Cathy Pharoah, co-author of the report and Professor of Charity Funding and co-director of the ESRC Research Centre for Charitable Giving and Philanthropy, Cass Business School, said: “You hear a lot of talk about what the Big Society is or isn’t, but family foundations have been quietly taking an active role in our communities for generations. We’ve seen a number of new foundations coming into the top 100 recently, and I’d like to see the trend towards creating family foundations grow in terms of scale, scope and ambition to meet the escalating needs of society.”
Among the new family foundations that have been established over the last couple of decades, largely funded by the successful entrepreneurs of an era of expanding global markets and capital flows, are the Waterloo Trust, set up by owners of Admiral Insurance; the Volant Trust, set up by J K Rowling; the Foyle Foundation; the Martin Smith Foundation; and the Children’s Investment Fund Foundation.
Pharoah says among the reasons individuals do not set up foundations is they are simply unaware of what foundations can do or how to set them up. “We feel this report will provide good examples of how effective giving through family foundations can be and provide peers with excellent role models.”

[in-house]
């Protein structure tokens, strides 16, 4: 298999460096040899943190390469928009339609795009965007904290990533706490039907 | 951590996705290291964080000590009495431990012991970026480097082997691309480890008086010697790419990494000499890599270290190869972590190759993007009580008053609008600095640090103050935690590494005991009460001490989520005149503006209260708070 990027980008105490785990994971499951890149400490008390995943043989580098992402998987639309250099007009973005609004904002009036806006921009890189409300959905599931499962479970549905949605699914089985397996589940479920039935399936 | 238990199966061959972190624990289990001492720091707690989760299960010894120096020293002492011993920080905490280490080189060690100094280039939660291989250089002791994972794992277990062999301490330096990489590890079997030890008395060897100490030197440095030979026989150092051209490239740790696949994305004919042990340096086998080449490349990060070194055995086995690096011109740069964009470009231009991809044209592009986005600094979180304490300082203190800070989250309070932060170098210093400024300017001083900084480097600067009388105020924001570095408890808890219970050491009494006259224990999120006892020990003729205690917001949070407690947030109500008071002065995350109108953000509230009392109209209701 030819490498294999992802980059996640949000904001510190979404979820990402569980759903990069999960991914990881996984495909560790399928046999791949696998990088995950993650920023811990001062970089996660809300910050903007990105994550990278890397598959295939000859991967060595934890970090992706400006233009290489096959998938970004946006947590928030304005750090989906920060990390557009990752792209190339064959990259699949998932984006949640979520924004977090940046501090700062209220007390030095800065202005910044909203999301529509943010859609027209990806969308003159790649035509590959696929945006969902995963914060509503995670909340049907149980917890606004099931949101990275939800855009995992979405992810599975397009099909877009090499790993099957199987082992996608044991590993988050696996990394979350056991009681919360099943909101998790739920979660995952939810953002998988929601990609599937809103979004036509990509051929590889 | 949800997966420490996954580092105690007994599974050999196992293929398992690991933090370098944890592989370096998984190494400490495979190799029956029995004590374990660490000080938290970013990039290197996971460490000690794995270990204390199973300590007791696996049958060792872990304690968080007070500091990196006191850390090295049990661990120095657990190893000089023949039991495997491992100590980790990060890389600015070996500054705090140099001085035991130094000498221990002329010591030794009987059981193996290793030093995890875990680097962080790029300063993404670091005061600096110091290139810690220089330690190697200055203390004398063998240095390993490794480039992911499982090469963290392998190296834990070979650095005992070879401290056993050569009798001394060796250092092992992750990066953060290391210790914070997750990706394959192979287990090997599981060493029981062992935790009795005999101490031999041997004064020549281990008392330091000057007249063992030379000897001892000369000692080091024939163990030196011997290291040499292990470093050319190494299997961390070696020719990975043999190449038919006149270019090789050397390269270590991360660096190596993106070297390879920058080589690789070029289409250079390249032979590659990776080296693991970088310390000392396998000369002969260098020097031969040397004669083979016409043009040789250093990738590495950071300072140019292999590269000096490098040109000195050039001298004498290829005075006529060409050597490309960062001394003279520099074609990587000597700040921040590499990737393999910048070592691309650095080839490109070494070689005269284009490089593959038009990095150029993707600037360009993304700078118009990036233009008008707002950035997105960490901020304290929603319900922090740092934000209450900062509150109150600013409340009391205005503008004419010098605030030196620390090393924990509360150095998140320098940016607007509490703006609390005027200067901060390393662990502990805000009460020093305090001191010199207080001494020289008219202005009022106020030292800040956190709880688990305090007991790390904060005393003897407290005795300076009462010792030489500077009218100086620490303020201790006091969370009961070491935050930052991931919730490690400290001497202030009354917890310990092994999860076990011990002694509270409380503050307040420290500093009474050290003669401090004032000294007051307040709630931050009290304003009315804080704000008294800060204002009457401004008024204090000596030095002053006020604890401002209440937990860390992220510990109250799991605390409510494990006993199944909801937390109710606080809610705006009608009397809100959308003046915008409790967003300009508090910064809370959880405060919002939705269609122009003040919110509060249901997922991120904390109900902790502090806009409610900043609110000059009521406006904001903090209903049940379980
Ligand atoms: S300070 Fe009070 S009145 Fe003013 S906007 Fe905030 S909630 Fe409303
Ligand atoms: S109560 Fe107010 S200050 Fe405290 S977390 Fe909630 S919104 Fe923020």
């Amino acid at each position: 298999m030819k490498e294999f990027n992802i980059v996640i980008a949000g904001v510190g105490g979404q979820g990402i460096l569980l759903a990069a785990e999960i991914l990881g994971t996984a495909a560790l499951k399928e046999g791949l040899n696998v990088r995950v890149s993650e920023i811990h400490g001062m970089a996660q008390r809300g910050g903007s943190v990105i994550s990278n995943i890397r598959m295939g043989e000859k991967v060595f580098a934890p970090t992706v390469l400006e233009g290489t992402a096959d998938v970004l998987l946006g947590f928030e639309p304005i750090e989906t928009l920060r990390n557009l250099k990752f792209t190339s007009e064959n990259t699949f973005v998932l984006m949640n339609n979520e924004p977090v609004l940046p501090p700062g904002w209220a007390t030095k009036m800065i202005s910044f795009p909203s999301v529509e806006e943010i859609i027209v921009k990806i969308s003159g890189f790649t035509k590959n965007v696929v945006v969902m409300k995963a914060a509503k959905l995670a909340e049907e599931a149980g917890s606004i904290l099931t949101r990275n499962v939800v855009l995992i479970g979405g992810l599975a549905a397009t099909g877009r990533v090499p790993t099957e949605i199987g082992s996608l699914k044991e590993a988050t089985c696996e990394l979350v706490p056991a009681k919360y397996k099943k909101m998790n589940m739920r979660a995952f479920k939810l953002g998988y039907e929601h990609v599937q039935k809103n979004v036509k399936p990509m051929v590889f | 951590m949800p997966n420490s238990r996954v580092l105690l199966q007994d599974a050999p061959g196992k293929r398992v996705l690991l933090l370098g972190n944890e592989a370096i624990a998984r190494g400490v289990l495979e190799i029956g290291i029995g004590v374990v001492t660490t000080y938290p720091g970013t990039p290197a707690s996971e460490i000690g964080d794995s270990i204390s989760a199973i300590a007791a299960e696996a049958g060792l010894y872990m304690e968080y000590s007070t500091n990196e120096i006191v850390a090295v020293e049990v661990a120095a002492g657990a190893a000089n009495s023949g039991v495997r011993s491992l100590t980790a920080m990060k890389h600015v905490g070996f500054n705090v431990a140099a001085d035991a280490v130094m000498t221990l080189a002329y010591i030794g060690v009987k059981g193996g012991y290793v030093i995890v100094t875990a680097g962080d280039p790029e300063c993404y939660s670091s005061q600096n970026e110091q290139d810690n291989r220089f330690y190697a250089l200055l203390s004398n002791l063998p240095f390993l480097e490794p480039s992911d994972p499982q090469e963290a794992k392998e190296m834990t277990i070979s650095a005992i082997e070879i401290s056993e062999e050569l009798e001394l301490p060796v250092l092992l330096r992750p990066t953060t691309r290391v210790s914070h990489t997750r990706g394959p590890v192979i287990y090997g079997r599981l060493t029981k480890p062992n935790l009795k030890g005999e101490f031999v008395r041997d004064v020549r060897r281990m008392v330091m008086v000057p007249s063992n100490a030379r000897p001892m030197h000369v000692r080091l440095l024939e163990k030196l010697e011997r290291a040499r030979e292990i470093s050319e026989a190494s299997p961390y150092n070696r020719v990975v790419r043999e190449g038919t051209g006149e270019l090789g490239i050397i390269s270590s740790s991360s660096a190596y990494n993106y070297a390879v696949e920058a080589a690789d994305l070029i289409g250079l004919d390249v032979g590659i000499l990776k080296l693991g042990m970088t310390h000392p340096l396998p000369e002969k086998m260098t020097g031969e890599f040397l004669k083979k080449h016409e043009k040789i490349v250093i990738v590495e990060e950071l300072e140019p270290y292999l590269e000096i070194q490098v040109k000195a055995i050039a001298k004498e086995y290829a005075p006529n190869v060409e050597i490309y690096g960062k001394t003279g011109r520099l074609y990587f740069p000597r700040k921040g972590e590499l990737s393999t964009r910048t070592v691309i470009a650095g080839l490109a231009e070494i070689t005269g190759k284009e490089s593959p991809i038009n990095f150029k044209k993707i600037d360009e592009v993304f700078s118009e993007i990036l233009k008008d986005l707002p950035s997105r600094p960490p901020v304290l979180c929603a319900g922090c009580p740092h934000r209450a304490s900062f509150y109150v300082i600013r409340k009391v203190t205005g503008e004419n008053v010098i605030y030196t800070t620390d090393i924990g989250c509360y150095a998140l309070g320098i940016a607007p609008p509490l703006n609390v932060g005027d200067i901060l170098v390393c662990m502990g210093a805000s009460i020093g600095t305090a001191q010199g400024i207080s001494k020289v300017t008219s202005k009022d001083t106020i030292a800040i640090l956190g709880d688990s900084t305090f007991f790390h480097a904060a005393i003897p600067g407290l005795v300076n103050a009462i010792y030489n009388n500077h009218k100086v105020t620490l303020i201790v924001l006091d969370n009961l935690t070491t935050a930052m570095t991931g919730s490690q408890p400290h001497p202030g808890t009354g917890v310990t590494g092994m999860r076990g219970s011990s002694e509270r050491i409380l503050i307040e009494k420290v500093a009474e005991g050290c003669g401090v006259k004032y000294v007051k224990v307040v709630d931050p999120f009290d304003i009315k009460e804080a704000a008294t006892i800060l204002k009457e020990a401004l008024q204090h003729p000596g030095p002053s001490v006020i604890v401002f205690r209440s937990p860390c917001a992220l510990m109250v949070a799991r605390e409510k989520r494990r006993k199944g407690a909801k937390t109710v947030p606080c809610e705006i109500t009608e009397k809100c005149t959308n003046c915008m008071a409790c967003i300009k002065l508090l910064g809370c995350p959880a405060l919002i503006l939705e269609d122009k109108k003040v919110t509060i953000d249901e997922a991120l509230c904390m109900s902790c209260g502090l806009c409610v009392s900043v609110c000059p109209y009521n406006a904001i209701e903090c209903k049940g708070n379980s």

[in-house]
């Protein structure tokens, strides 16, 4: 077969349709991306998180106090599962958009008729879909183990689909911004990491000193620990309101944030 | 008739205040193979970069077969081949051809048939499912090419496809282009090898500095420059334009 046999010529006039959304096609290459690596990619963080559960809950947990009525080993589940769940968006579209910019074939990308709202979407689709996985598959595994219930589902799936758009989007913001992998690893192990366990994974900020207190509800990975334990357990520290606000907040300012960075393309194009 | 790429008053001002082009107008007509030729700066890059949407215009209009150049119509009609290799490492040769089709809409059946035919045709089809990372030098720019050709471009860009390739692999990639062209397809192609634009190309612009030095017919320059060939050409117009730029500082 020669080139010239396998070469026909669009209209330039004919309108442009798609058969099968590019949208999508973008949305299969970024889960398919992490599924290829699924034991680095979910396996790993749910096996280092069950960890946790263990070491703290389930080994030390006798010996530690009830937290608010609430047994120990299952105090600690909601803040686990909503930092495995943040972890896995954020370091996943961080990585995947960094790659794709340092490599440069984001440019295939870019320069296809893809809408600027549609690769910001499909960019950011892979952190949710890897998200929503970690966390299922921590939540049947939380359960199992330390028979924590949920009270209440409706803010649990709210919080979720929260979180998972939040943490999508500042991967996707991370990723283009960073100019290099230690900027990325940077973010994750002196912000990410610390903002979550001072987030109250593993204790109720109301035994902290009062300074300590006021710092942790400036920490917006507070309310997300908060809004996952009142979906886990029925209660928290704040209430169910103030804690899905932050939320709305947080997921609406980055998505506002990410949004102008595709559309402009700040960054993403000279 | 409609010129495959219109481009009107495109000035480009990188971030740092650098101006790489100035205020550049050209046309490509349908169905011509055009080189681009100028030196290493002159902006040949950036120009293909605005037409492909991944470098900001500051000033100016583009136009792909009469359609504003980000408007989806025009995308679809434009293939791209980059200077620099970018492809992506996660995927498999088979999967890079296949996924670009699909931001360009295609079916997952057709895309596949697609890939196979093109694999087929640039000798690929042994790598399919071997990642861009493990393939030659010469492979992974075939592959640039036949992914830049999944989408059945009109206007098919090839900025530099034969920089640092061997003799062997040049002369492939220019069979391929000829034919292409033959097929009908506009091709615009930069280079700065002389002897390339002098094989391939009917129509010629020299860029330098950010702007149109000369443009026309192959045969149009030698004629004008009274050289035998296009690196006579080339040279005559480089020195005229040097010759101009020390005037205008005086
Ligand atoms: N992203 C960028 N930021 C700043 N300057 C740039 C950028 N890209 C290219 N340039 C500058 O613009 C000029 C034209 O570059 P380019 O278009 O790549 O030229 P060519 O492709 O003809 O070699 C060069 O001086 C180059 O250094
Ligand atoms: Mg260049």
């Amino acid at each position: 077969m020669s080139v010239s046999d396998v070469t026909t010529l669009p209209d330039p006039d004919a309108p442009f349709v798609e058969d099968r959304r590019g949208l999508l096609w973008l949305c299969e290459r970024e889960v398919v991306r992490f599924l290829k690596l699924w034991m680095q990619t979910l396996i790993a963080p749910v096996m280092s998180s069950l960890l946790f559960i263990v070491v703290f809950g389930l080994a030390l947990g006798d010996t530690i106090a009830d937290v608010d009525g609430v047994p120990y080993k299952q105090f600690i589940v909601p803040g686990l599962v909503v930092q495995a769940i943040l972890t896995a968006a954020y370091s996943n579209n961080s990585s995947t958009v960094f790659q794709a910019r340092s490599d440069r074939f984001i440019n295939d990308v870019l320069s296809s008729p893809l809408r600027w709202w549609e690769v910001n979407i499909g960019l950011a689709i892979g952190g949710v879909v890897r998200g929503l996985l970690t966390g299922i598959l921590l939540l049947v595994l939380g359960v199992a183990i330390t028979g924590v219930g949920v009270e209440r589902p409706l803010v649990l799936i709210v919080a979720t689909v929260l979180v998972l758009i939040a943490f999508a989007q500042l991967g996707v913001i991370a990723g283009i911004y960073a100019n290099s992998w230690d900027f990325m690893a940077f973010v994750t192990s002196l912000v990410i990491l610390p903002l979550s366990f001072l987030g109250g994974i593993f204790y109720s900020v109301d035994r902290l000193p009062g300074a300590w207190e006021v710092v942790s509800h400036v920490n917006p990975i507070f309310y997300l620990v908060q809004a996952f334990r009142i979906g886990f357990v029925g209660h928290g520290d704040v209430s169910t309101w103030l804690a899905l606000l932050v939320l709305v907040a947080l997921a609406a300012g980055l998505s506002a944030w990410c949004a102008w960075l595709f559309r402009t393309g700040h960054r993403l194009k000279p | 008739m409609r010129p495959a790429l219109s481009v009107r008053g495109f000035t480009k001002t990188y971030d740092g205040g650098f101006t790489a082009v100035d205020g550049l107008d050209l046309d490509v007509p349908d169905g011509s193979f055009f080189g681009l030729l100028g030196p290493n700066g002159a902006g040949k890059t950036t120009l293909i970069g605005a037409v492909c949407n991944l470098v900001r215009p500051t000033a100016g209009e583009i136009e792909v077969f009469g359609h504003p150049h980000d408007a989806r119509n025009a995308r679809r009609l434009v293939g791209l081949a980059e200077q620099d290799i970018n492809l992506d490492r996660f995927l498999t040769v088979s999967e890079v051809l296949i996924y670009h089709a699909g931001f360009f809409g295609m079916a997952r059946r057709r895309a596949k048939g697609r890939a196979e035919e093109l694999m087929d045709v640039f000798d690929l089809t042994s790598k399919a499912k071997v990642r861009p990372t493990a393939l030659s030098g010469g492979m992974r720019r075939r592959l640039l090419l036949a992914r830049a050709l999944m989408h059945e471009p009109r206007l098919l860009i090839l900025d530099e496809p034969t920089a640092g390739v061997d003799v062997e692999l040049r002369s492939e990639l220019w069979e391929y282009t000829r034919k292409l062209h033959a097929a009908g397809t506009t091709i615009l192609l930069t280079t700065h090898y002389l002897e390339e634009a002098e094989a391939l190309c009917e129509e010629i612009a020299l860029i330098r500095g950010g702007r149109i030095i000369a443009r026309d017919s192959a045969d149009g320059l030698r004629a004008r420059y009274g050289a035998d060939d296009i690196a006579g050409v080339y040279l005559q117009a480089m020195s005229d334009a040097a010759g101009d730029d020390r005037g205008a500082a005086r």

A Cabinet Office spokesperson on seeing the report, said: “We recognise and value the generous contribution made by Family Foundations. Philanthropy and charitable giving is an important part of our Big Society agenda. We are committed to encouraging individuals and organisations to think about the contribution they can make.”
Family Foundation Giving Trends 2010 is the third in a series of annual reports tracking trends in the giving of the largest 100 UK family foundations (by giving). It includes tables of the 100 largest family foundations in the UK by annual charitable spending, benchmarked against giving trends in the UK and US.
The full report was launched on 16 November at an event at Cass Business School in central London with representatives from some of the UK’s largest foundations.
The opinions expressed do not constitute investment advice and specialist advice should be sought about your specific circumstances.
Published on our website on Nov.11, 2010